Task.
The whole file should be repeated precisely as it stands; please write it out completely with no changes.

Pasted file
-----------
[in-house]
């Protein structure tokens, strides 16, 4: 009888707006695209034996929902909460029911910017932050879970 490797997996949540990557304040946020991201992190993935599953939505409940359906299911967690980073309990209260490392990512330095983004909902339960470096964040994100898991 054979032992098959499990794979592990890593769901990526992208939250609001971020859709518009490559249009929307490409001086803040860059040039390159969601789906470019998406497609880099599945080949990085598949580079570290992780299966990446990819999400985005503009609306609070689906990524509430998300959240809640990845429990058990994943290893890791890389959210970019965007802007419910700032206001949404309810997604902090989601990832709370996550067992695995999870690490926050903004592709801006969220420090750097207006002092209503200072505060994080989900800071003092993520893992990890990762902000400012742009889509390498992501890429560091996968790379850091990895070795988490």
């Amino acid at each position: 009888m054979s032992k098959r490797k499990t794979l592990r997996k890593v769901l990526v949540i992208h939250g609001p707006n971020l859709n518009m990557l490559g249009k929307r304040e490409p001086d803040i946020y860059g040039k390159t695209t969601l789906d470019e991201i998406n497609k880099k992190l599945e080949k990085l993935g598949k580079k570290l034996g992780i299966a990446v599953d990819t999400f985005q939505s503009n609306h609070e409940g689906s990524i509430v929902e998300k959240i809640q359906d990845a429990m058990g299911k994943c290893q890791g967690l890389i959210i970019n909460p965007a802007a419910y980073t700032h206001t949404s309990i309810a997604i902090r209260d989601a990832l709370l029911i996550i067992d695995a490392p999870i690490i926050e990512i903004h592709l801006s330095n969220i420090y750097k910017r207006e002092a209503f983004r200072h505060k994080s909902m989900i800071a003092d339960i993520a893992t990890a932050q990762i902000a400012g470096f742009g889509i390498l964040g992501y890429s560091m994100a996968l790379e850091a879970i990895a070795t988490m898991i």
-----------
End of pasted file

[in-house]
């Protein structure tokens, strides 16, 4: 009888707006695209034996929902909460029911910017932050879970 490797997996949540990557304040946020991201992190993935599953939505409940359906299911967690980073309990209260490392990512330095983004909902339960470096964040994100898991 054979032992098959499990794979592990890593769901990526992208939250609001971020859709518009490559249009929307490409001086803040860059040039390159969601789906470019998406497609880099599945080949990085598949580079570290992780299966990446990819999400985005503009609306609070689906990524509430998300959240809640990845429990058990994943290893890791890389959210970019965007802007419910700032206001949404309810997604902090989601990832709370996550067992695995999870690490926050903004592709801006969220420090750097207006002092209503200072505060994080989900800071003092993520893992990890990762902000400012742009889509390498992501890429560091996968790379850091990895070795988490």
């Amino acid at each position: 009888m054979s032992k098959r490797k499990t794979l592990r997996k890593v769901l990526v949540i992208h939250g609001p707006n971020l859709n518009m990557l490559g249009k929307r304040e490409p001086d803040i946020y860059g040039k390159t695209t969601l789906d470019e991201i998406n497609k880099k992190l599945e080949k990085l993935g598949k580079k570290l034996g992780i299966a990446v599953d990819t999400f985005q939505s503009n609306h609070e409940g689906s990524i509430v929902e998300k959240i809640q359906d990845a429990m058990g299911k994943c290893q890791g967690l890389i959210i970019n909460p965007a802007a419910y980073t700032h206001t949404s309990i309810a997604i902090r209260d989601a990832l709370l029911i996550i067992d695995a490392p999870i690490i926050e990512i903004h592709l801006s330095n969220i420090y750097k910017r207006e002092a209503f983004r200072h505060k994080s909902m989900i800071a003092d339960i993520a893992t990890a932050q990762i902000a400012g470096f742009g889509i390498l964040g992501y890429s560091m994100a996968l790379e850091a879970i990895a070795t988490m898991i």